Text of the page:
I’ve spent the month looking at the pillar of wellness encompassing relationships, looking specifically at the relationship you have with your loved one: your spouse or partner. It’s time to turn the focus to the most important relationship of your life, and often the most neglected… your relationship with yourself.

There is no other relationship that affects your wellness more than the relationship you have with yourself. If you don’t like yourself, you’re less likely to feed yourself food that nourishes and brings joy to your body. If you don’t value yourself, you’re less likely to carve out time to do the things that bring you joy. If you don’t think you’re worthy, you won’t make time for the healing sleep that you so need. If you put everyone else’s needs in front of your own, you won’t make time to move your body and exercise.

Why not like yourself? Why not learn to value yourself? Finish the month with a commitment to nourish the one relationship that affects all others. Your relationship with YOU.

How or where to start? I like to start with an open mind. A willingness to look at where growth is possible. Dropping our ego to look at where we can learn to love ourselves a bit more. Like all relationships, there is always room for growth. Whether you’ve been working with a life coach for years or whether this is the first you’ve heard of the importance of your inner-relationship, there is room to grow. I promise you that the work you do to grow will exponentially affect your life for the better. The more you love yourself, the better care you’ll take of yourself, the better you’ll feel, the more confident you’ll be. The more you know about yourself, your patterns, your triggers, and the way you show up in this world, the better you’ll be able to craft a life you love. Knowledge truly is power.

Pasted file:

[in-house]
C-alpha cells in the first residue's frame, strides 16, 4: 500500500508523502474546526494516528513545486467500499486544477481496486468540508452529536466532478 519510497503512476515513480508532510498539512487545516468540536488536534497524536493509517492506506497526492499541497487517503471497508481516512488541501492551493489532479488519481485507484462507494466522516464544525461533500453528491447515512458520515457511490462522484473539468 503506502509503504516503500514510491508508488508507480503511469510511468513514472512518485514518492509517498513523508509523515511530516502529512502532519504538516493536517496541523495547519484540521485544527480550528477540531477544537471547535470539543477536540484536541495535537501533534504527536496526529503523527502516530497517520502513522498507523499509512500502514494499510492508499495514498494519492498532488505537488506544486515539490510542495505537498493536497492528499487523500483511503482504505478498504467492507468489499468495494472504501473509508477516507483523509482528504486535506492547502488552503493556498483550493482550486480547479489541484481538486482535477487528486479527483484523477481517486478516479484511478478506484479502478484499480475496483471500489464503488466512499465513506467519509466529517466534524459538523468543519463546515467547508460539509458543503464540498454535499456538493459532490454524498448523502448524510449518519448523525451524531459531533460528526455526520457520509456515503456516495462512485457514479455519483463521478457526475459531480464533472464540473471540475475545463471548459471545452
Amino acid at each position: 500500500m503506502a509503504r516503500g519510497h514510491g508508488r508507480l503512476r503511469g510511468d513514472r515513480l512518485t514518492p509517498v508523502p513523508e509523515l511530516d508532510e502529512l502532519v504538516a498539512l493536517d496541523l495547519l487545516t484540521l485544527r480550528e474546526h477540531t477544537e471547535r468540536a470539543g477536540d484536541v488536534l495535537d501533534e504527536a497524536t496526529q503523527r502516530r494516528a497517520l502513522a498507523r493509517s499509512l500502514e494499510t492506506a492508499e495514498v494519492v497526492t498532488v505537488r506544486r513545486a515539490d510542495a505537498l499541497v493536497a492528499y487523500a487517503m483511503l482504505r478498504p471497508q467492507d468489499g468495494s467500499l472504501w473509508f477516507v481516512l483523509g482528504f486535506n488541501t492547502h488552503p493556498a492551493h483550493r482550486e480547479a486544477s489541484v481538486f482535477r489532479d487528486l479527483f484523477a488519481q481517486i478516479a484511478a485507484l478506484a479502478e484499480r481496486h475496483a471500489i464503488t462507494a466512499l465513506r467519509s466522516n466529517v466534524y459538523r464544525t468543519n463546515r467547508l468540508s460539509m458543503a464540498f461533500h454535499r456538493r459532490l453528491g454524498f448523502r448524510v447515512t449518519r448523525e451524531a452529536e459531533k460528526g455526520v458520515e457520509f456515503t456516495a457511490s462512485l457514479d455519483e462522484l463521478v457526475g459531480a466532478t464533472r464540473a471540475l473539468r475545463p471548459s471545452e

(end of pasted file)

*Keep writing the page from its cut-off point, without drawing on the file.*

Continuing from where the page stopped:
Take that open mind and choose one of 2 places to start. Choose either one or both and get started to being kinder to yourself today:

Your inner voice: What do you tell yourself? What is that voice saying in your head? Is it mostly nice or, more commonly, unbelievably cruel?
We have 60 to 80 thousand thought a day. Thoughts are just sentences in our head. They are not necessarily true. Things we tell ourselves. Where do these sentences come from? Mostly our past. Our thoughts can be the voices of our parents, our teachers, our siblings, our friends, or our colleagues. It’s important to acknowledge two things: (1) Thoughts are not necessarily true and (2) we get to choose which thoughts to focus on. The thoughts we focus on create the way we feel. The way we feel drives the actions we take in our lives. The actions we take produce the results we see. As we foster a close relationship with ourself, it’s important to become very aware of that voice in our head. What is it telling us? What is it saying? How do we feel when we think those thoughts?

96% of what we do during the day is unconscious. Think of this step like you shining a flashlight inside your head. You want to become conscious to what you’re routinely telling yourself. It that thought true? How do you feel when you think that thought? How would you act if you didn’t think that thought? It’s time to call yourself out on your BS. Would you talk to someone else the way you talk to yourself? Who’s voices are in your head? I had a therapist tell me once that I was allowing my ex to rent space in my head without paying rent and to kick him out. How about you? Who are you allowing to rent space in your head? Who are you allowing to drive your day? Are you allowing your critical mother to occupy a lot of your mental space? Or are you still allowing that deranged ex-boyfriend to drag you down into self-doubt and loathing?